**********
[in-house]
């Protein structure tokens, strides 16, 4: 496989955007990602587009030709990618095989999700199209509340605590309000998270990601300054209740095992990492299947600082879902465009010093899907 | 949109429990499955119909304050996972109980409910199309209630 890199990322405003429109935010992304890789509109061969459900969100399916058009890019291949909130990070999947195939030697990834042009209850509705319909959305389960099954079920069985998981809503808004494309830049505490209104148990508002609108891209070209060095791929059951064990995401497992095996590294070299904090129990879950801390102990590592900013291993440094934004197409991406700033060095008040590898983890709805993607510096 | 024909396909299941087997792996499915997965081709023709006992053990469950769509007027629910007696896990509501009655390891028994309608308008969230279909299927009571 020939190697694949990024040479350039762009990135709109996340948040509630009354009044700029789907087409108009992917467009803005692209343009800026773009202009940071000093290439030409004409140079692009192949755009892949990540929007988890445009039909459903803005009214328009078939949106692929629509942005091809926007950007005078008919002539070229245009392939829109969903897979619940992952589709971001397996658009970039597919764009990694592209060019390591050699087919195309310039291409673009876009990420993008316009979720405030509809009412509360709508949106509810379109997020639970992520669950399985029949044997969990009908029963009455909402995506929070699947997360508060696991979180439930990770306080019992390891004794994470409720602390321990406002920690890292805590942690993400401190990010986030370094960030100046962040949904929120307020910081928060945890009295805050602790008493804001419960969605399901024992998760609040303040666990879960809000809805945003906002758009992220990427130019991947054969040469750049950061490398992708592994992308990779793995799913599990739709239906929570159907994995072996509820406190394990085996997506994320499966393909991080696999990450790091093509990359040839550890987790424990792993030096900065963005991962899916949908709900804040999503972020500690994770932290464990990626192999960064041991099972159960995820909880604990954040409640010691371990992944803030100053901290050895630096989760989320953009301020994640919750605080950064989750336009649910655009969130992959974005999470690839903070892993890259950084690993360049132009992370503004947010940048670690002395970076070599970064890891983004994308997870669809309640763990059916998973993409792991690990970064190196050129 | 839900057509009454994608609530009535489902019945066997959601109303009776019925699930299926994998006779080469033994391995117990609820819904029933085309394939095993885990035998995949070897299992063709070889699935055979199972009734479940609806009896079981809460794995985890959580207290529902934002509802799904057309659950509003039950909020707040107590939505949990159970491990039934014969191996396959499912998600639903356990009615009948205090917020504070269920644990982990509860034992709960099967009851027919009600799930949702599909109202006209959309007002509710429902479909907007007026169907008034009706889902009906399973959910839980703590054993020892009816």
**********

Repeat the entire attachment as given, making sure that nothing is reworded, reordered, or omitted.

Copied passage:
[in-house]
């Protein structure tokens, strides 16, 4: 496989955007990602587009030709990618095989999700199209509340605590309000998270990601300054209740095992990492299947600082879902465009010093899907 | 949109429990499955119909304050996972109980409910199309209630 890199990322405003429109935010992304890789509109061969459900969100399916058009890019291949909130990070999947195939030697990834042009209850509705319909959305389960099954079920069985998981809503808004494309830049505490209104148990508002609108891209070209060095791929059951064990995401497992095996590294070299904090129990879950801390102990590592900013291993440094934004197409991406700033060095008040590898983890709805993607510096 | 024909396909299941087997792996499915997965081709023709006992053990469950769509007027629910007696896990509501009655390891028994309608308008969230279909299927009571 020939190697694949990024040479350039762009990135709109996340948040509630009354009044700029789907087409108009992917467009803005692209343009800026773009202009940071000093290439030409004409140079692009192949755009892949990540929007988890445009039909459903803005009214328009078939949106692929629509942005091809926007950007005078008919002539070229245009392939829109969903897979619940992952589709971001397996658009970039597919764009990694592209060019390591050699087919195309310039291409673009876009990420993008316009979720405030509809009412509360709508949106509810379109997020639970992520669950399985029949044997969990009908029963009455909402995506929070699947997360508060696991979180439930990770306080019992390891004794994470409720602390321990406002920690890292805590942690993400401190990010986030370094960030100046962040949904929120307020910081928060945890009295805050602790008493804001419960969605399901024992998760609040303040666990879960809000809805945003906002758009992220990427130019991947054969040469750049950061490398992708592994992308990779793995799913599990739709239906929570159907994995072996509820406190394990085996997506994320499966393909991080696999990450790091093509990359040839550890987790424990792993030096900065963005991962899916949908709900804040999503972020500690994770932290464990990626192999960064041991099972159960995820909880604990954040409640010691371990992944803030100053901290050895630096989760989320953009301020994640919750605080950064989750336009649910655009969130992959974005999470690839903070892993890259950084690993360049132009992370503004947010940048670690002395970076070599970064890891983004994308997870669809309640763990059916998973993409792991690990970064190196050129 | 839900057509009454994608609530009535489902019945066997959601109303009776019925699930299926994998006779080469033994391995117990609820819904029933085309394939095993885990035998995949070897299992063709070889699935055979199972009734479940609806009896079981809460794995985890959580207290529902934002509802799904057309659950509003039950909020707040107590939505949990159970491990039934014969191996396959499912998600639903356990009615009948205090917020504070269920644990982990509860034992709960099967009851027919009600799930949702599909109202006209959309007002509710429902479909907007007026169907008034009706889902009906399973959910839980703590054993020892009816």